• A.M. No. P-06-2245 Formerly OCA IPI NO. 06-2373-P and A.M. NO. MTJ-09-1741 Formerly OCA IPI No. 06-1853-MTJ : July 31, 2009 - Judge Jaime L. Dojillo, Jr. v. Concepcion Z. Ching, etc.

  • A.M. No. P-08-2578 Formerly OCA I.P.I. No. 08-2924-P - Gaspar R. Dutosme v. Atty. Rey D. Caayona

  • A.M. No. P-09-2644 Formerly OCA IPI No. 08-2787-P - Edgardo A. Quilo v. Rogelio G. Jundarino, Sheriff III, Metropolitan Trail Court, Branch 19, Manila

  • A.M. No. P-08-2132 Formerly A.M. OCA IPI No. 07-2549-RTJ - Atty. Florencio Alay Binalay v. Judge Elias O. Lelina, Jr.

  • A.M. No. RTJ-08-2158 Formerly OCA IPI No. 04-2018-RTJ - Alfredo Favor v. Judge Cesar O. Untalan, RTC, Branch 149, Makati City

  • A.M. No. RTJ-09-2175 - Venancio Inonog v. Judge Francisco B. Ibay, Presiding Judge, Regional Trial Court, Branch 135, Makati City

  • A.M. No. RTJ-09-2183 Formerly A.M. OCA IPI No. 05-2346-RTJ - Concerned Lawyers of Bulacan v. Presiding Judge Pornillos, RTC Br. 10, Malolos City.

  • A.M. No. RTJ-09-2186 Formerly A.M. OCA-IPI No. 03-1893-RTJ and A.M. No. RTJ-09-2187 Formerly A.M. OCA IPI No. 04-1993-RTJ - Atty. Nelson T. Antolin, et al. v. Judge Alex L. Quiroz, et al.

  • G.R. No. 141888 - Melba Rose R. Sasot v. Amado Yuson, et al.

  • G.R. No. 147957 - Privatization Management Office v. Legaspi Towers 300, Inc.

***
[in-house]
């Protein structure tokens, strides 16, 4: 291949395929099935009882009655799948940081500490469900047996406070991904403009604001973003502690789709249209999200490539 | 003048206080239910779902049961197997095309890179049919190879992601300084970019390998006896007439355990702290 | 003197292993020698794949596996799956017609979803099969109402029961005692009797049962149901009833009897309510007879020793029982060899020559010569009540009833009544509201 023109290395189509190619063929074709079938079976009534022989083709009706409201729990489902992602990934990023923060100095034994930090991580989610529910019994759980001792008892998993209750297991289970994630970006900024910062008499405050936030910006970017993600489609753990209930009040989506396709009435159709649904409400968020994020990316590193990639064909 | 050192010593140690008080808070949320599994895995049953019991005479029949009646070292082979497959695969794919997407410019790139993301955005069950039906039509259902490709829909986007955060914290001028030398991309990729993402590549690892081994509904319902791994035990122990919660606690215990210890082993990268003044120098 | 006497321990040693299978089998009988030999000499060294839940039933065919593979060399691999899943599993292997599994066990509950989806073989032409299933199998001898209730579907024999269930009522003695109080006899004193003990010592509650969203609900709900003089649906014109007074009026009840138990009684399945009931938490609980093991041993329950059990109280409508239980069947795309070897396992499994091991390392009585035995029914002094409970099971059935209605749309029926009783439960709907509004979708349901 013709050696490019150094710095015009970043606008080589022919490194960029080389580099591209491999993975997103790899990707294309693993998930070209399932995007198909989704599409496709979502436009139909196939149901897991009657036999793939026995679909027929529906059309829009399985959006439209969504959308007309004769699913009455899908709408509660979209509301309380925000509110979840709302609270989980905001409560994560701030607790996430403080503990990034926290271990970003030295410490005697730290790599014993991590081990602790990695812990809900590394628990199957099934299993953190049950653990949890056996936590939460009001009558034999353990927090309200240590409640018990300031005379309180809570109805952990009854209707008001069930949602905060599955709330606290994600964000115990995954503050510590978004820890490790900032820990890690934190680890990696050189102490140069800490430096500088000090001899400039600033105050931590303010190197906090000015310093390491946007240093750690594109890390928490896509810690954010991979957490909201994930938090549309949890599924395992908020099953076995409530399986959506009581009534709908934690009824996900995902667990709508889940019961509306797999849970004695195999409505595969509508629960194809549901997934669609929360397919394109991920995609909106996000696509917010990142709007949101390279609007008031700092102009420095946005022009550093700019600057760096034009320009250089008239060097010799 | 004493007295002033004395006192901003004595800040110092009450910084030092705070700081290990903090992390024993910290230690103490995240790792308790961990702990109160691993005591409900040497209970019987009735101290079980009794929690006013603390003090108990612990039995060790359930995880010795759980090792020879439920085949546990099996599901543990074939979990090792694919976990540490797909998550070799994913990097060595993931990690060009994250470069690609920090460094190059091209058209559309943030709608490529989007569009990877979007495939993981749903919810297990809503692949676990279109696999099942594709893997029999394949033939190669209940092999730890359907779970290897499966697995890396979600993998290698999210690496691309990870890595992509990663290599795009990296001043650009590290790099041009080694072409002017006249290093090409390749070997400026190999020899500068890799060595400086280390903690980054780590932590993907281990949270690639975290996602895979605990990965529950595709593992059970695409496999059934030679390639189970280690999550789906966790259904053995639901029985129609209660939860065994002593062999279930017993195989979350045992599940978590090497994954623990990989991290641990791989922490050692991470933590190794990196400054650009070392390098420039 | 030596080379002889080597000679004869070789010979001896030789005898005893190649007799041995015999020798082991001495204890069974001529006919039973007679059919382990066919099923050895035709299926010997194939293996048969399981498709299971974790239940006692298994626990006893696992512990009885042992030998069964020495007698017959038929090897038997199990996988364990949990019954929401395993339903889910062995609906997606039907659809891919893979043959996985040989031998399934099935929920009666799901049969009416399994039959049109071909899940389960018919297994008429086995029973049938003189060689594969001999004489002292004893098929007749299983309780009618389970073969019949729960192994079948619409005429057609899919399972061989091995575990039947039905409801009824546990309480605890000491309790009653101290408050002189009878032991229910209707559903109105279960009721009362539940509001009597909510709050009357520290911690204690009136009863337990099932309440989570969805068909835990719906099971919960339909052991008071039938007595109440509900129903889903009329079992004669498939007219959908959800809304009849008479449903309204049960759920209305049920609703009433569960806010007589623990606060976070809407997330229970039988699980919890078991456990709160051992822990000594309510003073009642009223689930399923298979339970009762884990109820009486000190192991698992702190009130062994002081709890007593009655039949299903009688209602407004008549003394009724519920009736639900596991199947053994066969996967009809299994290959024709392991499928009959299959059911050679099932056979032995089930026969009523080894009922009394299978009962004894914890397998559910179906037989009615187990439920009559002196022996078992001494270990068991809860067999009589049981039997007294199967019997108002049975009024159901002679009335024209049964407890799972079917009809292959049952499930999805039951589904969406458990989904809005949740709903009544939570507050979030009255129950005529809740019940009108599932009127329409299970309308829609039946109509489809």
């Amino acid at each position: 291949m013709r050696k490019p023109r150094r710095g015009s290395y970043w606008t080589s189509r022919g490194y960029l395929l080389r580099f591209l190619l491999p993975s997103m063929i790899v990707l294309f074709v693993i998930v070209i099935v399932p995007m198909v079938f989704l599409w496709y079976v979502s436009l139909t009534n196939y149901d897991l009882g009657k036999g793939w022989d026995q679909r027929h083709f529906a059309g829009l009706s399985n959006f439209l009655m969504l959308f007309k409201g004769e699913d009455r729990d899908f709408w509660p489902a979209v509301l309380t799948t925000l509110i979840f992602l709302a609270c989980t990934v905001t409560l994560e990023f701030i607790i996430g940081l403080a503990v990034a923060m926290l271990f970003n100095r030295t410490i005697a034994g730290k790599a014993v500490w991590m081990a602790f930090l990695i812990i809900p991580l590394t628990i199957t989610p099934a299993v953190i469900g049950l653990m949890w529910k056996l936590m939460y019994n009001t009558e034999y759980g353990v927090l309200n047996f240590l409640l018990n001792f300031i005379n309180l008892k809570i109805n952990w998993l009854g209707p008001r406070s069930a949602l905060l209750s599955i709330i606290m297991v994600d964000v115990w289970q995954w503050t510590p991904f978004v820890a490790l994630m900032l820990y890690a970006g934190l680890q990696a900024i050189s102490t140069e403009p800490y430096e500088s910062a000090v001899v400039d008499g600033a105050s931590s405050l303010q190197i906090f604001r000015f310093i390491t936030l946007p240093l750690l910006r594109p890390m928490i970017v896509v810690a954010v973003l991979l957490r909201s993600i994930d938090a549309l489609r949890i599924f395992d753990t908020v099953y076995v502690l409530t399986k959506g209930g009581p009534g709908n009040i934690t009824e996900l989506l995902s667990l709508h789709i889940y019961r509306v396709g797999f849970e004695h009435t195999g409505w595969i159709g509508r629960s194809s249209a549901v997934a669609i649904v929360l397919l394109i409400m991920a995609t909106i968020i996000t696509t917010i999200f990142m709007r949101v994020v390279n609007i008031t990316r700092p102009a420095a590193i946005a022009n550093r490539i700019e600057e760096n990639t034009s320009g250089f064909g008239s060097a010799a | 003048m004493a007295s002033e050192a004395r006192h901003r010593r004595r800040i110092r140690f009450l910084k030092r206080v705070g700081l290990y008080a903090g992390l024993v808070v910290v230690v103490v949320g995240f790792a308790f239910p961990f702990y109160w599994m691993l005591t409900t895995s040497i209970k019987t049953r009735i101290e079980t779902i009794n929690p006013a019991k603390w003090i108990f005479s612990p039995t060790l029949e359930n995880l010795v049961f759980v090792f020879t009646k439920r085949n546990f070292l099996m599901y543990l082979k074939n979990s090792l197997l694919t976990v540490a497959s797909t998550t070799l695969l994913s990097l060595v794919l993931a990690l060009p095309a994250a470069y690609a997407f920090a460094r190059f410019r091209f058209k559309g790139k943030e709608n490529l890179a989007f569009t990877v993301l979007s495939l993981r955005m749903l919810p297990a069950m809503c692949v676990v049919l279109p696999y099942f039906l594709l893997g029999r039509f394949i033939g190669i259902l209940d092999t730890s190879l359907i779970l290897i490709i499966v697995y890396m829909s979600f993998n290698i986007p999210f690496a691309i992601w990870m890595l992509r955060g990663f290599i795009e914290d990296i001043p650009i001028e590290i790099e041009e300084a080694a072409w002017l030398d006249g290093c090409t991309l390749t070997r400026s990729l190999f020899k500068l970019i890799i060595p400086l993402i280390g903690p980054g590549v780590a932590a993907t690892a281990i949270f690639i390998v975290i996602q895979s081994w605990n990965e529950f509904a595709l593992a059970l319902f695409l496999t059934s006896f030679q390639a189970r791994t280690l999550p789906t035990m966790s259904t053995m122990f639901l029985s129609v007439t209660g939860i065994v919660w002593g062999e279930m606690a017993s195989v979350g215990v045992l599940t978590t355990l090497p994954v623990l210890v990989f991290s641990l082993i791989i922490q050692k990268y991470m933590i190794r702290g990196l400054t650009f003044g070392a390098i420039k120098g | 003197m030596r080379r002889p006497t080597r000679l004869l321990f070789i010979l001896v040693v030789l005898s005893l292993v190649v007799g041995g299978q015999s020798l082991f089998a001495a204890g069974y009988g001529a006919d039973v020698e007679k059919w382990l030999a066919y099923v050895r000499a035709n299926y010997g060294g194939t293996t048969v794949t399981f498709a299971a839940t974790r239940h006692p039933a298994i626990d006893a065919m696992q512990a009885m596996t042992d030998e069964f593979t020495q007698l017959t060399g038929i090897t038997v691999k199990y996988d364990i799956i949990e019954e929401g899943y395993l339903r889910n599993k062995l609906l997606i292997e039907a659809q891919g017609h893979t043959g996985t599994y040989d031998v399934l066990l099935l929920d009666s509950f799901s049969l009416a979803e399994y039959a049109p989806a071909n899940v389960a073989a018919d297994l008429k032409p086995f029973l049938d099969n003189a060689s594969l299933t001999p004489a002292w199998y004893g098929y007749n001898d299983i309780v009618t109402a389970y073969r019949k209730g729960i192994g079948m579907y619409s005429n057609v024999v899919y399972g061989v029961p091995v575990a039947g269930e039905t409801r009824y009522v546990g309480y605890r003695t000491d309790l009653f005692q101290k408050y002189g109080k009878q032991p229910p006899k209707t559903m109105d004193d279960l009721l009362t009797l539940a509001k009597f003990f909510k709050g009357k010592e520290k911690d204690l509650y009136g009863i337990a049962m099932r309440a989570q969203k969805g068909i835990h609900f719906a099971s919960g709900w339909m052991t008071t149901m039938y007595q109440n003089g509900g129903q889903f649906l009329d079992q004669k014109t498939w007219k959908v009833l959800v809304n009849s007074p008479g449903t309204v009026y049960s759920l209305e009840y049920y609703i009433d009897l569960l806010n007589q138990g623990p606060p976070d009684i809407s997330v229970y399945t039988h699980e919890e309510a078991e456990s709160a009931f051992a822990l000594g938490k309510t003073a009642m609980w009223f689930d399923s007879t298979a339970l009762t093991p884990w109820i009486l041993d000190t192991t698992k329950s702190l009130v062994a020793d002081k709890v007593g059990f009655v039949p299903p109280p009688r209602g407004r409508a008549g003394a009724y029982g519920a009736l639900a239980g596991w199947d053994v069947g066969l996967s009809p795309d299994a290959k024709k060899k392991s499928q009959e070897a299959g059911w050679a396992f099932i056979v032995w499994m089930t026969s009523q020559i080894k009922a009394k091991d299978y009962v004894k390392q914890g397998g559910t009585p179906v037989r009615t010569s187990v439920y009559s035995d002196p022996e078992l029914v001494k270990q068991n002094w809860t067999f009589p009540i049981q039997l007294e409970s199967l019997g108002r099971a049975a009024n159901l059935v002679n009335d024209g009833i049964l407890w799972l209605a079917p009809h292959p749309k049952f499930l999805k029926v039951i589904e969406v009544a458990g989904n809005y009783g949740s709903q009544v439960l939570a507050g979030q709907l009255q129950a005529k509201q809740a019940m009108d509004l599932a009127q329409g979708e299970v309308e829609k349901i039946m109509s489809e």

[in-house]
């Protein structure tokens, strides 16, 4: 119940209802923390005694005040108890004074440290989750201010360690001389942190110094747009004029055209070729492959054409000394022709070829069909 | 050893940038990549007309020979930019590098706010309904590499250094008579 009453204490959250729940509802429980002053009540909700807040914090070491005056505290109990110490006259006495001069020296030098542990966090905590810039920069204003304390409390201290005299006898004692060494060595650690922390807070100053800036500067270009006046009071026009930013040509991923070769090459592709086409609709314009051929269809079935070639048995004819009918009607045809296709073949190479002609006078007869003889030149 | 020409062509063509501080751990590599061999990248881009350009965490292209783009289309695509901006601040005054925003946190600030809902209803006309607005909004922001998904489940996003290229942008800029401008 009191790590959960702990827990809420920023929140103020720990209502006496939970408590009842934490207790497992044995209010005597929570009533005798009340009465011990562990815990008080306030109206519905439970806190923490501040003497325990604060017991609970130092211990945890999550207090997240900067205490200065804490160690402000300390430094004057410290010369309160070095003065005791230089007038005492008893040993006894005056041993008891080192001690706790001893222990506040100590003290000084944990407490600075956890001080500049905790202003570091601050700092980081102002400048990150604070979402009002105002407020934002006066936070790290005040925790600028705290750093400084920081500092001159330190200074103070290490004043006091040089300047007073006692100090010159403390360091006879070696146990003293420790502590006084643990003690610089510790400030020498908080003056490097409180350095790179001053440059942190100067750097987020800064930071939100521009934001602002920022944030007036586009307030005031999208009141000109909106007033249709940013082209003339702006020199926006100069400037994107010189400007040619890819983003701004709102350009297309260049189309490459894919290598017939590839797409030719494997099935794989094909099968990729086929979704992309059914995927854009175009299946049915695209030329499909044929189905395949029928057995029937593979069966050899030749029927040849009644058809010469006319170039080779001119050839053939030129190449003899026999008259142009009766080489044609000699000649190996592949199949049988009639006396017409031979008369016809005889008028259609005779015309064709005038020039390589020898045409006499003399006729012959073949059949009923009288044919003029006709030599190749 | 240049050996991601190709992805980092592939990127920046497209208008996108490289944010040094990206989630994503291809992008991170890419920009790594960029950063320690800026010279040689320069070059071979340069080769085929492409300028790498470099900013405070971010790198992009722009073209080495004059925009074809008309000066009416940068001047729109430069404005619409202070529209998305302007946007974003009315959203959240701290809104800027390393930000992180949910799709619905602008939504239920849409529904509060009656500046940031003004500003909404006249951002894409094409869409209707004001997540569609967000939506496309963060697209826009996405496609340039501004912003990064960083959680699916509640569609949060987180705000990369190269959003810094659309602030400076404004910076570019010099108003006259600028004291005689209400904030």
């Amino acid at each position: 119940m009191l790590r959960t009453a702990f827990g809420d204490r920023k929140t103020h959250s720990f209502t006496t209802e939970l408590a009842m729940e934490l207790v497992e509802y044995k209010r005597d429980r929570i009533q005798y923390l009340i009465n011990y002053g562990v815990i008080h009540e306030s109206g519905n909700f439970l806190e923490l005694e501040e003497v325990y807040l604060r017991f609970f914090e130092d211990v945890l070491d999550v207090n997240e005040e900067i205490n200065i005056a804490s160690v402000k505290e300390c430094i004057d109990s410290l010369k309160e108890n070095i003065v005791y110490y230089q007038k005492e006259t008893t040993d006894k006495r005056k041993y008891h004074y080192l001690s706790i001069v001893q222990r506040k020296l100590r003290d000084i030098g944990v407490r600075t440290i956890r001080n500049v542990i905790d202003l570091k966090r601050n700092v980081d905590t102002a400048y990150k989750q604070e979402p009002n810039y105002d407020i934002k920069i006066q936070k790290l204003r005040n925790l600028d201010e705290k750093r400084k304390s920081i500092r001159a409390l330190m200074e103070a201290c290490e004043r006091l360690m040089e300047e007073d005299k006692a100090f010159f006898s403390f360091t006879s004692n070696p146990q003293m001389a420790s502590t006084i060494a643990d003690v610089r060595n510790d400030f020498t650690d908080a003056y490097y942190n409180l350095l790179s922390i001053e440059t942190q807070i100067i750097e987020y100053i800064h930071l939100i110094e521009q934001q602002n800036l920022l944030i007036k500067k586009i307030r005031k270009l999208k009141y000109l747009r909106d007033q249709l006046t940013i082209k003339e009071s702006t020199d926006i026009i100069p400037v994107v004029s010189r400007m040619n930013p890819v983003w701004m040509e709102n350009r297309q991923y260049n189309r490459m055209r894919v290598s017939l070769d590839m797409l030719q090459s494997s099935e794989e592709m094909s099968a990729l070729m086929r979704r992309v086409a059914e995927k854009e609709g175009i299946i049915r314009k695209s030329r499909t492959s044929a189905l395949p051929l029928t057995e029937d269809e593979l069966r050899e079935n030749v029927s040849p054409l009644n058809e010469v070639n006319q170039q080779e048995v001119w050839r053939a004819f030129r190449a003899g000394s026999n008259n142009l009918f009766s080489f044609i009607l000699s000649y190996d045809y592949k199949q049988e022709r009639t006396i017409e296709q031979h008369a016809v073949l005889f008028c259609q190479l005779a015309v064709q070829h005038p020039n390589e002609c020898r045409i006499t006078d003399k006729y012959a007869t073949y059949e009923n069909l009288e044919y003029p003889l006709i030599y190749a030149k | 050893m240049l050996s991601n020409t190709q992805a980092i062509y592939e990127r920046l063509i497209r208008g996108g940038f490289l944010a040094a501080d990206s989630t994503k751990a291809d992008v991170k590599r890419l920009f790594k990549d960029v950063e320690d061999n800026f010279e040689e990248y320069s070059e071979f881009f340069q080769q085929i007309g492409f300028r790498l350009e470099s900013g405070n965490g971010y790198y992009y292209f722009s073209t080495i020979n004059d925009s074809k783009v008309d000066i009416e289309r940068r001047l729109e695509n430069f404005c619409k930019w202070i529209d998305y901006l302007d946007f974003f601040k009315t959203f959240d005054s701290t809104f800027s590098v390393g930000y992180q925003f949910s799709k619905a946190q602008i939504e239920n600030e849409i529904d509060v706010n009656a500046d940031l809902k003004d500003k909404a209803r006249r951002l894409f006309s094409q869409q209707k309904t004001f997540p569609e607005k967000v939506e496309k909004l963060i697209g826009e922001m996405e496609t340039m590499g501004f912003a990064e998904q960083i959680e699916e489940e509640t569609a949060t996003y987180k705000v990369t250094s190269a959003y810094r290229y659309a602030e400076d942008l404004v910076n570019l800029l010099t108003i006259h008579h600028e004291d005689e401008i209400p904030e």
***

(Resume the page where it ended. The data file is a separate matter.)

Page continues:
• G.R. No. 148600 - Atty. Emmanuel Pontejos v. Hon. Aniano Desierto and Restituto Aquino

  • G.R. No. 149763 - Eduardo J. Mari o, Jr. et al. v. Gil Y. Gamilla, et al.

  • G.R. No. 150228 - Bank of America NT & SA v. Philippine Racing Club

  • G.R. No. 151424 - Eagle Realty Corporation v. Republic of the Philippines, etc., et al.

  • G.R. No. 151973 - National Power Corporation v. Sps. Lorenzo L. Laohoo, et al.

  • G.R. No. 152263 - Arthur Zarate v. Regional Trial Court, Br. Gingoog City, Misamis Oriental

  • G.R. No. 152496 - Sps. German Anunciacion, et al. v. Perpetua M. Bocanegra, et al.

  • G.R. No. 155491 - Smart Communications, Inc., v. The City of Davao, represented by its Mayor Hon. Rodrigo Duterte and the Sangguniang Panlunsod of Davao City

  • G.R. No. 156946 - Secretary of Finance v. Oro Maura Shipping Lines

  • G.R. No. 157607 - Land Bank of the Philippines v. Rowena O. Paden

  • G.R. No. 159131 - Heirs of Toribio Waga, represented by Merba A. Waga v. Isabelo Sacabin

  • G.R. No. 159358 - Eureka Personnel and Management Corp., and Nari K. Gidwani v. The Hon. National Labor Relations Commission, et al.